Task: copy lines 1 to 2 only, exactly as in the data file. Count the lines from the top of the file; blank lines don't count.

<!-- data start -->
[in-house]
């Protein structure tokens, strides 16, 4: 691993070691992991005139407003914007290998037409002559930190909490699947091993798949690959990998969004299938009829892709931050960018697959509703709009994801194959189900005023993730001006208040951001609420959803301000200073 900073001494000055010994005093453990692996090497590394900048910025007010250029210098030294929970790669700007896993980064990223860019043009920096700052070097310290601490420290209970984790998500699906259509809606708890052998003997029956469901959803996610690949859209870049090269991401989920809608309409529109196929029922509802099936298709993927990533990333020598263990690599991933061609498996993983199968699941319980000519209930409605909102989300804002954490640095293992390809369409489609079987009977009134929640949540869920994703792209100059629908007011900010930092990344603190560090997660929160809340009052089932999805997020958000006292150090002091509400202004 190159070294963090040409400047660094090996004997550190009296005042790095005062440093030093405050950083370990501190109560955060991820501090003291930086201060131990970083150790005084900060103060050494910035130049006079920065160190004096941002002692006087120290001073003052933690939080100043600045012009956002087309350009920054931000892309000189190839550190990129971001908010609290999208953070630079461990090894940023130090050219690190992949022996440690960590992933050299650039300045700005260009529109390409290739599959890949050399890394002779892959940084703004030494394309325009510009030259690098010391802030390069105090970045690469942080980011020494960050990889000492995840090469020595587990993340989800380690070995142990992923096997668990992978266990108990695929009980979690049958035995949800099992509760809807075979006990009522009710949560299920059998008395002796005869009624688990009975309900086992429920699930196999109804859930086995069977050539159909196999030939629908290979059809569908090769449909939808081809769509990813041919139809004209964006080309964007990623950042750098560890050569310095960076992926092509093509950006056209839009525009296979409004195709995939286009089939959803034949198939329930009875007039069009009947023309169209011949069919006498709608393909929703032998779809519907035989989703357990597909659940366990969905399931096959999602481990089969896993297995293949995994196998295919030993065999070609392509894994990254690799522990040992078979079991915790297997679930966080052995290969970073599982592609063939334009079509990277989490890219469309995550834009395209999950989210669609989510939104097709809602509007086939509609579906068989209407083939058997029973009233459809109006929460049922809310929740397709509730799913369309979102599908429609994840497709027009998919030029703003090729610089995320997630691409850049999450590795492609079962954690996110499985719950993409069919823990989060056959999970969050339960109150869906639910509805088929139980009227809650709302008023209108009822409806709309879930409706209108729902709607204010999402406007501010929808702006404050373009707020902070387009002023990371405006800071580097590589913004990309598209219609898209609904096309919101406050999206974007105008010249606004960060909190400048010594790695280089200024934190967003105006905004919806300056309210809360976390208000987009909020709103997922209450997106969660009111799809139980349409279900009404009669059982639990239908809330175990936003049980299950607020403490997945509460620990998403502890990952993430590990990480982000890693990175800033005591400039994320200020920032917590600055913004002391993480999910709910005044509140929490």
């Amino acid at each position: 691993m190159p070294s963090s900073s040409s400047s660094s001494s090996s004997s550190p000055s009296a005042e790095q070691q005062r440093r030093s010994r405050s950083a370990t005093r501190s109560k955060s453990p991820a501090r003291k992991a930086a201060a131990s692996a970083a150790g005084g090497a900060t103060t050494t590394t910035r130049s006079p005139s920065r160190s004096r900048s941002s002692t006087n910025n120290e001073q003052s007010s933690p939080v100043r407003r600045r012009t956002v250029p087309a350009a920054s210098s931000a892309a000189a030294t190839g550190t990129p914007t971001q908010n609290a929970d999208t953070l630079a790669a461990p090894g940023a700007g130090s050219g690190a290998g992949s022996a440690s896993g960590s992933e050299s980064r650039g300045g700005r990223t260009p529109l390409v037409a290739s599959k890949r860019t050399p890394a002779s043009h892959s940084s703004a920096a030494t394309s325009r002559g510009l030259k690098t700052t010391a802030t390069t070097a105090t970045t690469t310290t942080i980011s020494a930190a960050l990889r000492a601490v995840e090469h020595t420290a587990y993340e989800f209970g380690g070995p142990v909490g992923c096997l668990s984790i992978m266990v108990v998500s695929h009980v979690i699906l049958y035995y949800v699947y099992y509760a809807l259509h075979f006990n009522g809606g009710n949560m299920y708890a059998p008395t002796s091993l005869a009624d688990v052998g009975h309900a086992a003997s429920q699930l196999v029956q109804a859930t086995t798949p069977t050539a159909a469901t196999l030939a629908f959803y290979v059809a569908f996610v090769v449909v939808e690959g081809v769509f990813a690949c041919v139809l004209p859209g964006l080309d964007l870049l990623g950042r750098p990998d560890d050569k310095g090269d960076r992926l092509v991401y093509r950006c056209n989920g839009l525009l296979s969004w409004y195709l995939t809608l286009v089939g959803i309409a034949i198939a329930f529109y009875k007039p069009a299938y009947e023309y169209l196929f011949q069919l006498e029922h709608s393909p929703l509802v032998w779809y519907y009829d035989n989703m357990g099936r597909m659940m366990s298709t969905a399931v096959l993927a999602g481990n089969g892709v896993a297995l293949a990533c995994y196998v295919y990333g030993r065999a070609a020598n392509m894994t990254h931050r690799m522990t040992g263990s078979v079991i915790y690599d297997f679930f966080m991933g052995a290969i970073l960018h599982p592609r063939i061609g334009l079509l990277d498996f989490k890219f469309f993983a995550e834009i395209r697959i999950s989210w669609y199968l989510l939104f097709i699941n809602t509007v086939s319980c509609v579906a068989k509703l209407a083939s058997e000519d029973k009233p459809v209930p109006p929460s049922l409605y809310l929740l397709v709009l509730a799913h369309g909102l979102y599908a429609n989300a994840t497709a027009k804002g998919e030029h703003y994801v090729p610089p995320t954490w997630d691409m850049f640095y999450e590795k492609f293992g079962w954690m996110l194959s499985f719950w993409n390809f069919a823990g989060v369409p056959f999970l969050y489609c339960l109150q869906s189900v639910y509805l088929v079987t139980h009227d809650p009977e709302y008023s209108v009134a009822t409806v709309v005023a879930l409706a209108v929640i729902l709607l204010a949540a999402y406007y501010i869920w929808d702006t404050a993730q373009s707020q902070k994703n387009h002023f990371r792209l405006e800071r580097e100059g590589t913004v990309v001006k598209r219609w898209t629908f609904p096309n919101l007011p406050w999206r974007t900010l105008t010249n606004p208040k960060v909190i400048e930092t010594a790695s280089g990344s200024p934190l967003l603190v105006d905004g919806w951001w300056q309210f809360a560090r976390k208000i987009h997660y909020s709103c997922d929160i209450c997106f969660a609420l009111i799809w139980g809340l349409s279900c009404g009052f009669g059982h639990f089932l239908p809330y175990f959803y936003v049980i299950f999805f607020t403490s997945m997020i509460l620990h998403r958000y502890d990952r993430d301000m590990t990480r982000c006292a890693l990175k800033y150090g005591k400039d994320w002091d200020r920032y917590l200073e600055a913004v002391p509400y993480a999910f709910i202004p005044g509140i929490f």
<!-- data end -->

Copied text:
[in-house]
């Protein structure tokens, strides 16, 4: 691993070691992991005139407003914007290998037409002559930190909490699947091993798949690959990998969004299938009829892709931050960018697959509703709009994801194959189900005023993730001006208040951001609420959803301000200073 900073001494000055010994005093453990692996090497590394900048910025007010250029210098030294929970790669700007896993980064990223860019043009920096700052070097310290601490420290209970984790998500699906259509809606708890052998003997029956469901959803996610690949859209870049090269991401989920809608309409529109196929029922509802099936298709993927990533990333020598263990690599991933061609498996993983199968699941319980000519209930409605909102989300804002954490640095293992390809369409489609079987009977009134929640949540869920994703792209100059629908007011900010930092990344603190560090997660929160809340009052089932999805997020958000006292150090002091509400202004 190159070294963090040409400047660094090996004997550190009296005042790095005062440093030093405050950083370990501190109560955060991820501090003291930086201060131990970083150790005084900060103060050494910035130049006079920065160190004096941002002692006087120290001073003052933690939080100043600045012009956002087309350009920054931000892309000189190839550190990129971001908010609290999208953070630079461990090894940023130090050219690190992949022996440690960590992933050299650039300045700005260009529109390409290739599959890949050399890394002779892959940084703004030494394309325009510009030259690098010391802030390069105090970045690469942080980011020494960050990889000492995840090469020595587990993340989800380690070995142990992923096997668990992978266990108990695929009980979690049958035995949800099992509760809807075979006990009522009710949560299920059998008395002796005869009624688990009975309900086992429920699930196999109804859930086995069977050539159909196999030939629908290979059809569908090769449909939808081809769509990813041919139809004209964006080309964007990623950042750098560890050569310095960076992926092509093509950006056209839009525009296979409004195709995939286009089939959803034949198939329930009875007039069009009947023309169209011949069919006498709608393909929703032998779809519907035989989703357990597909659940366990969905399931096959999602481990089969896993297995293949995994196998295919030993065999070609392509894994990254690799522990040992078979079991915790297997679930966080052995290969970073599982592609063939334009079509990277989490890219469309995550834009395209999950989210669609989510939104097709809602509007086939509609579906068989209407083939058997029973009233459809109006929460049922809310929740397709509730799913369309979102599908429609994840497709027009998919030029703003090729610089995320997630691409850049999450590795492609079962954690996110499985719950993409069919823990989060056959999970969050339960109150869906639910509805088929139980009227809650709302008023209108009822409806709309879930409706209108729902709607204010999402406007501010929808702006404050373009707020902070387009002023990371405006800071580097590589913004990309598209219609898209609904096309919101406050999206974007105008010249606004960060909190400048010594790695280089200024934190967003105006905004919806300056309210809360976390208000987009909020709103997922209450997106969660009111799809139980349409279900009404009669059982639990239908809330175990936003049980299950607020403490997945509460620990998403502890990952993430590990990480982000890693990175800033005591400039994320200020920032917590600055913004002391993480999910709910005044509140929490």